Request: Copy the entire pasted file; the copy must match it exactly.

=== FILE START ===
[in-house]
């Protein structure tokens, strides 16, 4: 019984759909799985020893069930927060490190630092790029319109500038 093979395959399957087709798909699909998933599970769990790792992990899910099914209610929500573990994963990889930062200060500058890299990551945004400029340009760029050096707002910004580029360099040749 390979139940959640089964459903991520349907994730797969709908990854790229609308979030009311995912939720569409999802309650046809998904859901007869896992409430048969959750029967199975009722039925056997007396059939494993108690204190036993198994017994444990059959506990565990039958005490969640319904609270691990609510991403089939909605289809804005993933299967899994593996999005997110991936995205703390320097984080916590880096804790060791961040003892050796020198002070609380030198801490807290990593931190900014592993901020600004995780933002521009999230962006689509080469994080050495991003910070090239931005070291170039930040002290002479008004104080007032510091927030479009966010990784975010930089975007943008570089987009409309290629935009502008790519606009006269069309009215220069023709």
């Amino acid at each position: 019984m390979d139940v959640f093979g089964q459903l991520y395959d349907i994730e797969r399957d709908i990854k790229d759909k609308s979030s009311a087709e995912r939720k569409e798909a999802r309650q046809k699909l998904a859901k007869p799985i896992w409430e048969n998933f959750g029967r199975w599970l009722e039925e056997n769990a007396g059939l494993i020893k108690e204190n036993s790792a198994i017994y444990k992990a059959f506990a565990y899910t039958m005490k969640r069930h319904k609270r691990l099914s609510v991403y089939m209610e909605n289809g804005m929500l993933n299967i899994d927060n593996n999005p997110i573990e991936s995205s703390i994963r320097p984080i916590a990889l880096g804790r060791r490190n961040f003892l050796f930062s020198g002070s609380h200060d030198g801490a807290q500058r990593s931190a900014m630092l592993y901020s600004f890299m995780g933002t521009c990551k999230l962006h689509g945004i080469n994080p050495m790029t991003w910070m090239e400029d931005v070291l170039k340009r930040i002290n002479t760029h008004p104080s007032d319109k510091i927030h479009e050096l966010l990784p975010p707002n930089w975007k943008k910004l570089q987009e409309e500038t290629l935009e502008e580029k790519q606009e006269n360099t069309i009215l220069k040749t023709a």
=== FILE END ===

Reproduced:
[in-house]
């Protein structure tokens, strides 16, 4: 019984759909799985020893069930927060490190630092790029319109500038 093979395959399957087709798909699909998933599970769990790792992990899910099914209610929500573990994963990889930062200060500058890299990551945004400029340009760029050096707002910004580029360099040749 390979139940959640089964459903991520349907994730797969709908990854790229609308979030009311995912939720569409999802309650046809998904859901007869896992409430048969959750029967199975009722039925056997007396059939494993108690204190036993198994017994444990059959506990565990039958005490969640319904609270691990609510991403089939909605289809804005993933299967899994593996999005997110991936995205703390320097984080916590880096804790060791961040003892050796020198002070609380030198801490807290990593931190900014592993901020600004995780933002521009999230962006689509080469994080050495991003910070090239931005070291170039930040002290002479008004104080007032510091927030479009966010990784975010930089975007943008570089987009409309290629935009502008790519606009006269069309009215220069023709």
């Amino acid at each position: 019984m390979d139940v959640f093979g089964q459903l991520y395959d349907i994730e797969r399957d709908i990854k790229d759909k609308s979030s009311a087709e995912r939720k569409e798909a999802r309650q046809k699909l998904a859901k007869p799985i896992w409430e048969n998933f959750g029967r199975w599970l009722e039925e056997n769990a007396g059939l494993i020893k108690e204190n036993s790792a198994i017994y444990k992990a059959f506990a565990y899910t039958m005490k969640r069930h319904k609270r691990l099914s609510v991403y089939m209610e909605n289809g804005m929500l993933n299967i899994d927060n593996n999005p997110i573990e991936s995205s703390i994963r320097p984080i916590a990889l880096g804790r060791r490190n961040f003892l050796f930062s020198g002070s609380h200060d030198g801490a807290q500058r990593s931190a900014m630092l592993y901020s600004f890299m995780g933002t521009c990551k999230l962006h689509g945004i080469n994080p050495m790029t991003w910070m090239e400029d931005v070291l170039k340009r930040i002290n002479t760029h008004p104080s007032d319109k510091i927030h479009e050096l966010l990784p975010p707002n930089w975007k943008k910004l570089q987009e409309e500038t290629l935009e502008e580029k790519q606009e006269n360099t069309i009215l220069k040749t023709a």